In the United Kingdom, a parliamentary public accounts committee estimated that tax losses due to the offshore system are at least £8.5 billion annually; the Trades Union Congress, however, estimates that the real figure is more than £25 billion. A
U.S. Senate investigation of offshore tax abuse assessed the cost to the U.S. treasury as $100 billion annually.
In 2002, Canada’s Auditor-General warned that corporate “tax arrangements with foreign affiliates have eroded Canadian tax revenues of hundreds of millions of dollars over the past ten years.”
A June 2008 study by the University of Quebec at Montreal concluded that the five major Canadian banks avoided $16 billion in federal and provincial taxes through offshore affiliates between 1991 and 2003.
A 2004 Library of Canada report noted that, between 1990 and 2003, Canadian corporate investments in Barbados increased from $1.5 billion to $24.7 billion, exceeding the GDP of Barbados by a factor of six. The report concluded that at least some of these investments could only be explained as tax avoidance measures.
Statistics Canada reported that $88 billion of Canadian corporate assets were held offshore in 2003, mostly invested in the tax havens of Barbados, Ireland, Bermuda, the Cayman Islands, and the Bahamas.
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Wealthy people are also escaping their tax obligations. Financial institutions have aggressively pursued “high net worth individuals,” encouraging them to move their assets to offshore accounts and trusts. The London-based Tax Justice Network estimates that US$11.5 trillion of the wealth of the world’s richest individuals is held offshore, resulting in lost tax revenues of $255 billion annually. The Cayman Islands alone holds US$1 trillion of the assets of the world’s wealthiest people.
A 2006 U.S. Senate subcommittee report concluded that wealthy Americans avoid $40 to $70 billion in taxes each year by holding their assets offshore. A few years ago, the German intelligence service bribed a former employee of Liechtenstein’s LGT bank to provide secret information on clients, setting off investigations of wealthy Germans for tax evasion. (The former LGT employee is now in a witness protection program).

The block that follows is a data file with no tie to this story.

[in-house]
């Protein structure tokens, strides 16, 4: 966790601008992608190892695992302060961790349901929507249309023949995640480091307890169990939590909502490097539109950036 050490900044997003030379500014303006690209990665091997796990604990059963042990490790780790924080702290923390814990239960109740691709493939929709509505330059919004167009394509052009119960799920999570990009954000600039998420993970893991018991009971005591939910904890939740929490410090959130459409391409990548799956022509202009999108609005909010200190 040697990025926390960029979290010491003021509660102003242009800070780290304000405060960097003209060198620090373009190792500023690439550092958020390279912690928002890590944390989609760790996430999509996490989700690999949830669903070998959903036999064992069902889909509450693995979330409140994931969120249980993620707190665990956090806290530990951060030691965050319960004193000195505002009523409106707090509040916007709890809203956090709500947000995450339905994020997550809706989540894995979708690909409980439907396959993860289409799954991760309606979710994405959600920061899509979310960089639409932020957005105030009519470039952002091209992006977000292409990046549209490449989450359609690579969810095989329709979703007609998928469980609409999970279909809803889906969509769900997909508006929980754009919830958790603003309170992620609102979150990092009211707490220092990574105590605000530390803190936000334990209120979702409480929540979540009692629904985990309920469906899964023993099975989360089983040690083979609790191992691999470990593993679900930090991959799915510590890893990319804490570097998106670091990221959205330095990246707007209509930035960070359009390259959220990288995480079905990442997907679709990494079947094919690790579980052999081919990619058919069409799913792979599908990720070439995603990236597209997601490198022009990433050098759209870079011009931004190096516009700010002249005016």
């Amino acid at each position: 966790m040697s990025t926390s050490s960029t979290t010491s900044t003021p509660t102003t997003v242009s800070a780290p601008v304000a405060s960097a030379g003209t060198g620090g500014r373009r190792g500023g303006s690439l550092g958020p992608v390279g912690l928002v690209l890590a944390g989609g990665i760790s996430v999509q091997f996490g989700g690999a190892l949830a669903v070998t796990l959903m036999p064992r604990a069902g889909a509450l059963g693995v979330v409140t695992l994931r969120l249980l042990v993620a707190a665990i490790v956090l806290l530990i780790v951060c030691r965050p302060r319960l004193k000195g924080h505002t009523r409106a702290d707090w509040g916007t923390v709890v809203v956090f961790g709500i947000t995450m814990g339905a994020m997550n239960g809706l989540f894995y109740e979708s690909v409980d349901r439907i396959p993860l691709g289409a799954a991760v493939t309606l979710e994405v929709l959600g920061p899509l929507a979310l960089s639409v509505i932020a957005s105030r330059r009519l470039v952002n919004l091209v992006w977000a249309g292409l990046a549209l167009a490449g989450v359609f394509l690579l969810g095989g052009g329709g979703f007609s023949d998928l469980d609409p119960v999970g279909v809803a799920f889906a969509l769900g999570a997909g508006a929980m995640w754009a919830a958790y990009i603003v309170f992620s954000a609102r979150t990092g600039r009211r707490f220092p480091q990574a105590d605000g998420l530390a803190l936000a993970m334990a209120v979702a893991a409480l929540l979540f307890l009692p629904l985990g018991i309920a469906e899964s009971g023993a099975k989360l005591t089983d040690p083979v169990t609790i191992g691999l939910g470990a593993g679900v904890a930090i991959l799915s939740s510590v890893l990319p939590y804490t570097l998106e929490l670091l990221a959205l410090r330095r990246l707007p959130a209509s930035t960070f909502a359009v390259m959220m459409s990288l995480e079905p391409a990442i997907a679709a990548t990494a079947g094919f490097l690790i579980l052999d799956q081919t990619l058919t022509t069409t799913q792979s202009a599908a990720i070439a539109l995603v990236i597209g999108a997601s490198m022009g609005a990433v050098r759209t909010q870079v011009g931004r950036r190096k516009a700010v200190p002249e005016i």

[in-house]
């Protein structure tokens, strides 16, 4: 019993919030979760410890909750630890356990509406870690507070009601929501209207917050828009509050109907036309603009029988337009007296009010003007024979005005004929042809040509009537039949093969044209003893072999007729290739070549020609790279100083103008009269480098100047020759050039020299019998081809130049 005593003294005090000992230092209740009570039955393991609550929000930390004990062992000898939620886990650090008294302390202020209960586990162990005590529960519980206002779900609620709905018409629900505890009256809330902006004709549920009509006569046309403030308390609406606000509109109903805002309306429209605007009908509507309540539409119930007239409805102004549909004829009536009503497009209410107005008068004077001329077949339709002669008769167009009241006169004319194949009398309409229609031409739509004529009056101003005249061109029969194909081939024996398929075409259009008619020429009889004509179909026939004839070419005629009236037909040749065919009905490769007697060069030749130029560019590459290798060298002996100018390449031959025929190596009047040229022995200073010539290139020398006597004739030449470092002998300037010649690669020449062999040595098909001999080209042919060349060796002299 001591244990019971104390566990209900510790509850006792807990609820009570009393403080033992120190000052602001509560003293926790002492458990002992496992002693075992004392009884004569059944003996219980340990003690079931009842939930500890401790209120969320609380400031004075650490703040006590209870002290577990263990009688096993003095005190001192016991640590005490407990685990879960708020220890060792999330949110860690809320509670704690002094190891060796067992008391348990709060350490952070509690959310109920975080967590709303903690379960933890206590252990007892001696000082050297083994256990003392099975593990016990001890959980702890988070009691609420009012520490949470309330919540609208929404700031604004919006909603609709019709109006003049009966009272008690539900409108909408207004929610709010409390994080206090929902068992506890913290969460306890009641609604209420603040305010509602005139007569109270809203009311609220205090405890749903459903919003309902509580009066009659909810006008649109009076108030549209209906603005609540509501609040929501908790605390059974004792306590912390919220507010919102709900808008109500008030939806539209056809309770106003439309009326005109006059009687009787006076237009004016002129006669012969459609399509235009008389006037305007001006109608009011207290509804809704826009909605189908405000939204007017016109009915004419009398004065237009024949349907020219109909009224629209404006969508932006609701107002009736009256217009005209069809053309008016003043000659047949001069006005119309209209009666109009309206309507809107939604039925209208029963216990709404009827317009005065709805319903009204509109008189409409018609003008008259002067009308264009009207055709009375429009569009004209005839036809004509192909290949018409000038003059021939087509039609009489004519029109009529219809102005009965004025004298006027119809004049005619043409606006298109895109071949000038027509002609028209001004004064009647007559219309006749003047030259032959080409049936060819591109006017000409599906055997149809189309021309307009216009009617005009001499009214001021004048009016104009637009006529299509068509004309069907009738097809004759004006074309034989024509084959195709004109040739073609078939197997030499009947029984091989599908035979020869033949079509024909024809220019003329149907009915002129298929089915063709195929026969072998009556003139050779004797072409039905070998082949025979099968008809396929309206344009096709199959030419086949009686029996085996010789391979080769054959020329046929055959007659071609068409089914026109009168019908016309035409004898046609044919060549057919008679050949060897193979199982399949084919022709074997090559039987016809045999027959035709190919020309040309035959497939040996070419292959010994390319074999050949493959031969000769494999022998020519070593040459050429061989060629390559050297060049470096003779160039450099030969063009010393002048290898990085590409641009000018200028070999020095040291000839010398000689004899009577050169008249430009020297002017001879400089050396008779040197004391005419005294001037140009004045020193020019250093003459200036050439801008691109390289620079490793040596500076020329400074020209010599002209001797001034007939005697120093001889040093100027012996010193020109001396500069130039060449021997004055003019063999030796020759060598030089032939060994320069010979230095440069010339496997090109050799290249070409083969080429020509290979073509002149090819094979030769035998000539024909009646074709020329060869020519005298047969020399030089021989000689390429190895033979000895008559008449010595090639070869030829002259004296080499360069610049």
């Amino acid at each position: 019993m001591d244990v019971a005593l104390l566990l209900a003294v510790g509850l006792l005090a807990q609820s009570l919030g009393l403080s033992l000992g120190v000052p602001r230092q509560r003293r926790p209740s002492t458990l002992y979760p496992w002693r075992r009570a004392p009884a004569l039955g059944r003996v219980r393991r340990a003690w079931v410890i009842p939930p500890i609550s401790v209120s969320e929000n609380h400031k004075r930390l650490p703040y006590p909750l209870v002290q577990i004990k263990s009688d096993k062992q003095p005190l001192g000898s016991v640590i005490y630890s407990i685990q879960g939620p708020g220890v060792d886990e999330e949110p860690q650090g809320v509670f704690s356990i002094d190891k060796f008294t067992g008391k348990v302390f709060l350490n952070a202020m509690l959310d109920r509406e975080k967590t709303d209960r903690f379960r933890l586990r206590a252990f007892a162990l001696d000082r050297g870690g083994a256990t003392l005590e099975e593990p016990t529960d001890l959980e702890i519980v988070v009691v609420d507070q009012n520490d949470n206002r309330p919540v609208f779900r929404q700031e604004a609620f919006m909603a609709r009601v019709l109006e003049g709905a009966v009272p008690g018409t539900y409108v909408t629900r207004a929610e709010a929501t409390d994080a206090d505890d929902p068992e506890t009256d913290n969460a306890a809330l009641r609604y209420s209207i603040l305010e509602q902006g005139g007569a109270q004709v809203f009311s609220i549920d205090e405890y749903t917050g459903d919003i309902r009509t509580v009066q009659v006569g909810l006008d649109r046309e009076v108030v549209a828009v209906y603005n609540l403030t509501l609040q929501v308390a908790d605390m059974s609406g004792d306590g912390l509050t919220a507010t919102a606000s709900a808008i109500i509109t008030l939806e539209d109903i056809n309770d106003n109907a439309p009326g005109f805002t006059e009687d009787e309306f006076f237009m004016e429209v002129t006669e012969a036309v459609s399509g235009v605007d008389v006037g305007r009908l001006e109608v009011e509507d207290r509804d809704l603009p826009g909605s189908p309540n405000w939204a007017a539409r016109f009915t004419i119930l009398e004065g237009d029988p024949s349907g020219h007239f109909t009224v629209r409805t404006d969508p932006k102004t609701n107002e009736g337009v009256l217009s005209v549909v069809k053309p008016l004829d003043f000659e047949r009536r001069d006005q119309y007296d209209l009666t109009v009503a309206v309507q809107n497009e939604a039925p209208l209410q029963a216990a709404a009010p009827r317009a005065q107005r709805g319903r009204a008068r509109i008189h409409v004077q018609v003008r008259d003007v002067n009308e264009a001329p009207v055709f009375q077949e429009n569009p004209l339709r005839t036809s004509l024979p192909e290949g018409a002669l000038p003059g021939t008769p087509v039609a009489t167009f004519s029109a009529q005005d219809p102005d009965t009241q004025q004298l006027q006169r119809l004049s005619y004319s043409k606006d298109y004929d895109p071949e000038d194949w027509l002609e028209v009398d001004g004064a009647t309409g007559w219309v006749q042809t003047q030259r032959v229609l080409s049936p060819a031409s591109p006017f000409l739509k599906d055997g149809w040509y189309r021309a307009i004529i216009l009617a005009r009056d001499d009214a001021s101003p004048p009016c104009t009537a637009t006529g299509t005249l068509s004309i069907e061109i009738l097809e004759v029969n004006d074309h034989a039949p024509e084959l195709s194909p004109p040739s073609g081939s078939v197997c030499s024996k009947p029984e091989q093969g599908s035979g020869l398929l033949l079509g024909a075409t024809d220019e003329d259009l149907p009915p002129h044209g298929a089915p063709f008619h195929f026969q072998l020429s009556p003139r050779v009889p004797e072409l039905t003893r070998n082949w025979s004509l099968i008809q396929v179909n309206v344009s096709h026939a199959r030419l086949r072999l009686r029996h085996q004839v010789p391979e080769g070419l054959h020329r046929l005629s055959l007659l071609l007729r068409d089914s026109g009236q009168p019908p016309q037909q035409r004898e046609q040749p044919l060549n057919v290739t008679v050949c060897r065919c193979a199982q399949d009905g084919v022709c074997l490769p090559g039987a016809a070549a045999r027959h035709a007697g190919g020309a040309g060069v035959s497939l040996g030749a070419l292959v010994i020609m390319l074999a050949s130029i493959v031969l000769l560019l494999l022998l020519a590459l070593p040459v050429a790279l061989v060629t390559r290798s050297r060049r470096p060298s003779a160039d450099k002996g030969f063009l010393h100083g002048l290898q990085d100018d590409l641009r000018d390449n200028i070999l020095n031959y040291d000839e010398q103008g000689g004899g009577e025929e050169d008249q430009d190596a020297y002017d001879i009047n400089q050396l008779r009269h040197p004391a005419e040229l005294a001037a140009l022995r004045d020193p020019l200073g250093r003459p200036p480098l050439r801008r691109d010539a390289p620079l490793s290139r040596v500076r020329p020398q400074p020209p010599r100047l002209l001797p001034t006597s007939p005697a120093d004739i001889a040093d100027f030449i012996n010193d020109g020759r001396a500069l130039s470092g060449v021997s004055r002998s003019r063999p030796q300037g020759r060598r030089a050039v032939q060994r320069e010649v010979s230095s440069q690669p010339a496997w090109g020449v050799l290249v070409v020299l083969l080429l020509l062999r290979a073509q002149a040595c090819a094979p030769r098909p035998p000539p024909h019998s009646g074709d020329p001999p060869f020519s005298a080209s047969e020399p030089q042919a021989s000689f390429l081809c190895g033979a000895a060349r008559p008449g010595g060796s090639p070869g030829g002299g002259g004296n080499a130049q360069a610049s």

In February 2009, UBS Switzerland, the world’s largest private bank, paid a US$780 million fine to the U.S. government for helping wealthy Americans evade taxes. Services provided to U.S. clients by UBS employees reportedly included smuggling diamonds in toothpaste tubes.
In September 2010, a joint CBC/Globe and Mail investigation reported that more than 1,700 private accounts belonging to Canadians were held by the HSBC Private Bank in Geneva.
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If tax evasion is cause for concern in Northern countries, the situation facing Southern countries is even more serious. Southern countries often have weak tax administration systems and lack the capacity to track the complex financial maneuvers of multinationals. A December 2008 report from the Washington-based Global Financial Integrity project calculated that developing countries lose $858 billion to $1.06 trillion in illicit capital outflows every year, ten times more than they receive in international aid.
In a follow-up report in March 2010, Global Financial Integrity found that Africa lost a staggering $854 billion in illicit financial outflows between 1970 and 2008, far more than what is needed to wipe out the region’s external debt of $250 billion. This is a conservative figure -- based on one form of trade mispricing -- and the real figure could be as high as $1.8 trillion.
A March 2009 report commissioned by Christian Aid (UK) found that falsified pricing transferred US$8.5 billion out of the world’s 49 poorest countries between 2005 and 2007, resulting in tax losses of US$2.6 billion to these countries. Some estimates suggest that African political élites hold between $700 and $800 billion in offshore accounts.
It would not be an exaggeration to say that illegal capital flight from poor countries has resulted in the deaths of thousands, perhaps tens of thousands, of vulnerable people as health facilities have been dismantled and basic public infrastructure crumbled. Christian Aid (UK) estimated that, if a proportion of lost tax revenues in developing countries were invested in health programs, it would save the lives of 350,000 children annually.
Raymond Baker, of the Global Financial Integrity Project, terms the hemorrhage of resources from poor countries the “ugliest chapter in global economic affairs since slavery.”